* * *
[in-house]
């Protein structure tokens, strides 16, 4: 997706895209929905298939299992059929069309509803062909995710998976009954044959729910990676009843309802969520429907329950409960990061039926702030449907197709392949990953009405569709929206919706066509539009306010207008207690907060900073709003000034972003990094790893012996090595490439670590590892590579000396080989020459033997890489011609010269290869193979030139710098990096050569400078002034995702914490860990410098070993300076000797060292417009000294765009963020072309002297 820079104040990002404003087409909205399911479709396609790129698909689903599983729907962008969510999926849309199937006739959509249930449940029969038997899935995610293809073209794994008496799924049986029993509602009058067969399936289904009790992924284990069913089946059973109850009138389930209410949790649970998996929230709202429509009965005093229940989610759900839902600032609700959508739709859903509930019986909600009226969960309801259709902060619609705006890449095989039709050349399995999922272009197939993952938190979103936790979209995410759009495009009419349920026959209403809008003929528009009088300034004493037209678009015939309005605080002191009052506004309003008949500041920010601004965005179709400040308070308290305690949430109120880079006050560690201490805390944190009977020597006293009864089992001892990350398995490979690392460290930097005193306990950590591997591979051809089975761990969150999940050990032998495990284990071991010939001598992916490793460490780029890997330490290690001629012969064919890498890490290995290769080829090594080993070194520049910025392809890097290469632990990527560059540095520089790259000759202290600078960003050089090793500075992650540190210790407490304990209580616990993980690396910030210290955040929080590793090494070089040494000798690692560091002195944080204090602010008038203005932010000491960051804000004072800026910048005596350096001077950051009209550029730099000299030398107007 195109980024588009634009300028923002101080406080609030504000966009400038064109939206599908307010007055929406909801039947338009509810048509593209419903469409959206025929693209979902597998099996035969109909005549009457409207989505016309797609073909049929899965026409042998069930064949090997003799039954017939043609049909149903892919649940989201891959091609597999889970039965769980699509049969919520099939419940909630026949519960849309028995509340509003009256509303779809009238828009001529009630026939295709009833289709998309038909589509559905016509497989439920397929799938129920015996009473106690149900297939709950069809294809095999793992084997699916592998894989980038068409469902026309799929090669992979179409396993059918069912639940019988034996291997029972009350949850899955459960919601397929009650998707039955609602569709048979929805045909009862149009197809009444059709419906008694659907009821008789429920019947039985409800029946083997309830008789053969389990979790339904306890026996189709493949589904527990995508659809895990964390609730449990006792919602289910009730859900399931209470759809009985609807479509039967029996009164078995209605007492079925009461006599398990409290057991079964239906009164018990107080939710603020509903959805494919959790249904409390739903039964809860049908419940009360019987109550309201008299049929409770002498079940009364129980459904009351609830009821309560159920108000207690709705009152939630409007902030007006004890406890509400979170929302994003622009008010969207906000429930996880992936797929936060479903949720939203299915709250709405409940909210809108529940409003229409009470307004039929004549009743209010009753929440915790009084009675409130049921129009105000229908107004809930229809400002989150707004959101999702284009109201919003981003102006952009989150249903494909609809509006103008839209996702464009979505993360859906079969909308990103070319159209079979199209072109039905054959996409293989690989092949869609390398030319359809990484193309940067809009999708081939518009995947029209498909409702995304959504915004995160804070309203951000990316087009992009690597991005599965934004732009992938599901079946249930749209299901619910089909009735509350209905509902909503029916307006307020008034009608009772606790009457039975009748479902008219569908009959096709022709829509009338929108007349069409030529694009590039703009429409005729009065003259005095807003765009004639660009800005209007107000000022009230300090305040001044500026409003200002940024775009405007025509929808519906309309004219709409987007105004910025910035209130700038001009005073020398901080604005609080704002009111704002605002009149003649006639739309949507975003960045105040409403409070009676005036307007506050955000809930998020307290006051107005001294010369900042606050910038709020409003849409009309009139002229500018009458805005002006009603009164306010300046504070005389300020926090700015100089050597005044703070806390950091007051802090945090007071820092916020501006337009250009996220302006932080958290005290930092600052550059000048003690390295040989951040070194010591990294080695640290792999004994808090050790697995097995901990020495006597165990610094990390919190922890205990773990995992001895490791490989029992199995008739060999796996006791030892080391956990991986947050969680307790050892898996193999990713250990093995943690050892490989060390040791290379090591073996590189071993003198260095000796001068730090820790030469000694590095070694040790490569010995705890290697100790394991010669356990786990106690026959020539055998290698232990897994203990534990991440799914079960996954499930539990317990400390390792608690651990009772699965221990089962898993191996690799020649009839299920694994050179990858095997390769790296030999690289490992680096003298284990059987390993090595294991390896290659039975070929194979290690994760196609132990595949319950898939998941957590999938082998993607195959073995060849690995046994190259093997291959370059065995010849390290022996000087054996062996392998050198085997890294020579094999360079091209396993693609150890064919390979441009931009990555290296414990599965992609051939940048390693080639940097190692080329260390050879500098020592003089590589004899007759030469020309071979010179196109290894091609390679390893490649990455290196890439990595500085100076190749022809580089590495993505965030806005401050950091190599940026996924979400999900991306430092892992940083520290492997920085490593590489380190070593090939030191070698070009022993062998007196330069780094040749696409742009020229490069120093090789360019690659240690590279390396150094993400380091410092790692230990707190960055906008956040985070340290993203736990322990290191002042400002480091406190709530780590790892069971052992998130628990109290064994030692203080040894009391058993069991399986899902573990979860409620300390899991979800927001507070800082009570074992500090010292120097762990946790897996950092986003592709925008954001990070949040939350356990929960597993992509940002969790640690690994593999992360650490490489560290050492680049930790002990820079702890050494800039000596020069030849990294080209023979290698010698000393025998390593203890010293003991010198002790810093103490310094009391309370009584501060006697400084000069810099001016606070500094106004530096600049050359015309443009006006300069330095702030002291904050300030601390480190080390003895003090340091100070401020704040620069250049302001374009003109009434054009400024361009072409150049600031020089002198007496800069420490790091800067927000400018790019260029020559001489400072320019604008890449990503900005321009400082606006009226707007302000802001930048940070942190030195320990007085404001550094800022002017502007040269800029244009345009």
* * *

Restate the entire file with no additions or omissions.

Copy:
[in-house]
């Protein structure tokens, strides 16, 4: 997706895209929905298939299992059929069309509803062909995710998976009954044959729910990676009843309802969520429907329950409960990061039926702030449907197709392949990953009405569709929206919706066509539009306010207008207690907060900073709003000034972003990094790893012996090595490439670590590892590579000396080989020459033997890489011609010269290869193979030139710098990096050569400078002034995702914490860990410098070993300076000797060292417009000294765009963020072309002297 820079104040990002404003087409909205399911479709396609790129698909689903599983729907962008969510999926849309199937006739959509249930449940029969038997899935995610293809073209794994008496799924049986029993509602009058067969399936289904009790992924284990069913089946059973109850009138389930209410949790649970998996929230709202429509009965005093229940989610759900839902600032609700959508739709859903509930019986909600009226969960309801259709902060619609705006890449095989039709050349399995999922272009197939993952938190979103936790979209995410759009495009009419349920026959209403809008003929528009009088300034004493037209678009015939309005605080002191009052506004309003008949500041920010601004965005179709400040308070308290305690949430109120880079006050560690201490805390944190009977020597006293009864089992001892990350398995490979690392460290930097005193306990950590591997591979051809089975761990969150999940050990032998495990284990071991010939001598992916490793460490780029890997330490290690001629012969064919890498890490290995290769080829090594080993070194520049910025392809890097290469632990990527560059540095520089790259000759202290600078960003050089090793500075992650540190210790407490304990209580616990993980690396910030210290955040929080590793090494070089040494000798690692560091002195944080204090602010008038203005932010000491960051804000004072800026910048005596350096001077950051009209550029730099000299030398107007 195109980024588009634009300028923002101080406080609030504000966009400038064109939206599908307010007055929406909801039947338009509810048509593209419903469409959206025929693209979902597998099996035969109909005549009457409207989505016309797609073909049929899965026409042998069930064949090997003799039954017939043609049909149903892919649940989201891959091609597999889970039965769980699509049969919520099939419940909630026949519960849309028995509340509003009256509303779809009238828009001529009630026939295709009833289709998309038909589509559905016509497989439920397929799938129920015996009473106690149900297939709950069809294809095999793992084997699916592998894989980038068409469902026309799929090669992979179409396993059918069912639940019988034996291997029972009350949850899955459960919601397929009650998707039955609602569709048979929805045909009862149009197809009444059709419906008694659907009821008789429920019947039985409800029946083997309830008789053969389990979790339904306890026996189709493949589904527990995508659809895990964390609730449990006792919602289910009730859900399931209470759809009985609807479509039967029996009164078995209605007492079925009461006599398990409290057991079964239906009164018990107080939710603020509903959805494919959790249904409390739903039964809860049908419940009360019987109550309201008299049929409770002498079940009364129980459904009351609830009821309560159920108000207690709705009152939630409007902030007006004890406890509400979170929302994003622009008010969207906000429930996880992936797929936060479903949720939203299915709250709405409940909210809108529940409003229409009470307004039929004549009743209010009753929440915790009084009675409130049921129009105000229908107004809930229809400002989150707004959101999702284009109201919003981003102006952009989150249903494909609809509006103008839209996702464009979505993360859906079969909308990103070319159209079979199209072109039905054959996409293989690989092949869609390398030319359809990484193309940067809009999708081939518009995947029209498909409702995304959504915004995160804070309203951000990316087009992009690597991005599965934004732009992938599901079946249930749209299901619910089909009735509350209905509902909503029916307006307020008034009608009772606790009457039975009748479902008219569908009959096709022709829509009338929108007349069409030529694009590039703009429409005729009065003259005095807003765009004639660009800005209007107000000022009230300090305040001044500026409003200002940024775009405007025509929808519906309309004219709409987007105004910025910035209130700038001009005073020398901080604005609080704002009111704002605002009149003649006639739309949507975003960045105040409403409070009676005036307007506050955000809930998020307290006051107005001294010369900042606050910038709020409003849409009309009139002229500018009458805005002006009603009164306010300046504070005389300020926090700015100089050597005044703070806390950091007051802090945090007071820092916020501006337009250009996220302006932080958290005290930092600052550059000048003690390295040989951040070194010591990294080695640290792999004994808090050790697995097995901990020495006597165990610094990390919190922890205990773990995992001895490791490989029992199995008739060999796996006791030892080391956990991986947050969680307790050892898996193999990713250990093995943690050892490989060390040791290379090591073996590189071993003198260095000796001068730090820790030469000694590095070694040790490569010995705890290697100790394991010669356990786990106690026959020539055998290698232990897994203990534990991440799914079960996954499930539990317990400390390792608690651990009772699965221990089962898993191996690799020649009839299920694994050179990858095997390769790296030999690289490992680096003298284990059987390993090595294991390896290659039975070929194979290690994760196609132990595949319950898939998941957590999938082998993607195959073995060849690995046994190259093997291959370059065995010849390290022996000087054996062996392998050198085997890294020579094999360079091209396993693609150890064919390979441009931009990555290296414990599965992609051939940048390693080639940097190692080329260390050879500098020592003089590589004899007759030469020309071979010179196109290894091609390679390893490649990455290196890439990595500085100076190749022809580089590495993505965030806005401050950091190599940026996924979400999900991306430092892992940083520290492997920085490593590489380190070593090939030191070698070009022993062998007196330069780094040749696409742009020229490069120093090789360019690659240690590279390396150094993400380091410092790692230990707190960055906008956040985070340290993203736990322990290191002042400002480091406190709530780590790892069971052992998130628990109290064994030692203080040894009391058993069991399986899902573990979860409620300390899991979800927001507070800082009570074992500090010292120097762990946790897996950092986003592709925008954001990070949040939350356990929960597993992509940002969790640690690994593999992360650490490489560290050492680049930790002990820079702890050494800039000596020069030849990294080209023979290698010698000393025998390593203890010293003991010198002790810093103490310094009391309370009584501060006697400084000069810099001016606070500094106004530096600049050359015309443009006006300069330095702030002291904050300030601390480190080390003895003090340091100070401020704040620069250049302001374009003109009434054009400024361009072409150049600031020089002198007496800069420490790091800067927000400018790019260029020559001489400072320019604008890449990503900005321009400082606006009226707007302000802001930048940070942190030195320990007085404001550094800022002017502007040269800029244009345009």